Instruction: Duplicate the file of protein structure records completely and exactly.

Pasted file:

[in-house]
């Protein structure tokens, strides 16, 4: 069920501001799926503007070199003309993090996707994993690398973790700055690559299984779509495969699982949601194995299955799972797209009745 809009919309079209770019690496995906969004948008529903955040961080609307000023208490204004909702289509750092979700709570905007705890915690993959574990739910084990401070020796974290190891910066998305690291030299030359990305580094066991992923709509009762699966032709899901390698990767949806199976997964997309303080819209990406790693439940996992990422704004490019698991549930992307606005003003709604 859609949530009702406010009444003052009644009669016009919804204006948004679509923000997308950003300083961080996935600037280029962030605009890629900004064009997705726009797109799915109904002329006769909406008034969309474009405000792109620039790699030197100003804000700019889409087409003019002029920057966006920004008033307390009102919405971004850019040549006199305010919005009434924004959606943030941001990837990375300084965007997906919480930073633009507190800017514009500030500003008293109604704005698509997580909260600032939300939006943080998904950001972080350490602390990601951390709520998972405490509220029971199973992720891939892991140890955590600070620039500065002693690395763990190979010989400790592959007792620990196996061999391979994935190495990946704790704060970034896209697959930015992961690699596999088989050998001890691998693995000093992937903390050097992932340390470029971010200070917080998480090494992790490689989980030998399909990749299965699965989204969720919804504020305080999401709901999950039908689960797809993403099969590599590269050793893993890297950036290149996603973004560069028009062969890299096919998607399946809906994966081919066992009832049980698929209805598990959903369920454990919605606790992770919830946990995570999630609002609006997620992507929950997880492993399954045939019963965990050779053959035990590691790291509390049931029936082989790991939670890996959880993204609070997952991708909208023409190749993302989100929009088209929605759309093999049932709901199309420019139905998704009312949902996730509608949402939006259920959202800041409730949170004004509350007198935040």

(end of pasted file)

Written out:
[in-house]
């Protein structure tokens, strides 16, 4: 069920501001799926503007070199003309993090996707994993690398973790700055690559299984779509495969699982949601194995299955799972797209009745 809009919309079209770019690496995906969004948008529903955040961080609307000023208490204004909702289509750092979700709570905007705890915690993959574990739910084990401070020796974290190891910066998305690291030299030359990305580094066991992923709509009762699966032709899901390698990767949806199976997964997309303080819209990406790693439940996992990422704004490019698991549930992307606005003003709604 859609949530009702406010009444003052009644009669016009919804204006948004679509923000997308950003300083961080996935600037280029962030605009890629900004064009997705726009797109799915109904002329006769909406008034969309474009405000792109620039790699030197100003804000700019889409087409003019002029920057966006920004008033307390009102919405971004850019040549006199305010919005009434924004959606943030941001990837990375300084965007997906919480930073633009507190800017514009500030500003008293109604704005698509997580909260600032939300939006943080998904950001972080350490602390990601951390709520998972405490509220029971199973992720891939892991140890955590600070620039500065002693690395763990190979010989400790592959007792620990196996061999391979994935190495990946704790704060970034896209697959930015992961690699596999088989050998001890691998693995000093992937903390050097992932340390470029971010200070917080998480090494992790490689989980030998399909990749299965699965989204969720919804504020305080999401709901999950039908689960797809993403099969590599590269050793893993890297950036290149996603973004560069028009062969890299096919998607399946809906994966081919066992009832049980698929209805598990959903369920454990919605606790992770919830946990995570999630609002609006997620992507929950997880492993399954045939019963965990050779053959035990590691790291509390049931029936082989790991939670890996959880993204609070997952991708909208023409190749993302989100929009088209929605759309093999049932709901199309420019139905998704009312949902996730509608949402939006259920959202800041409730949170004004509350007198935040």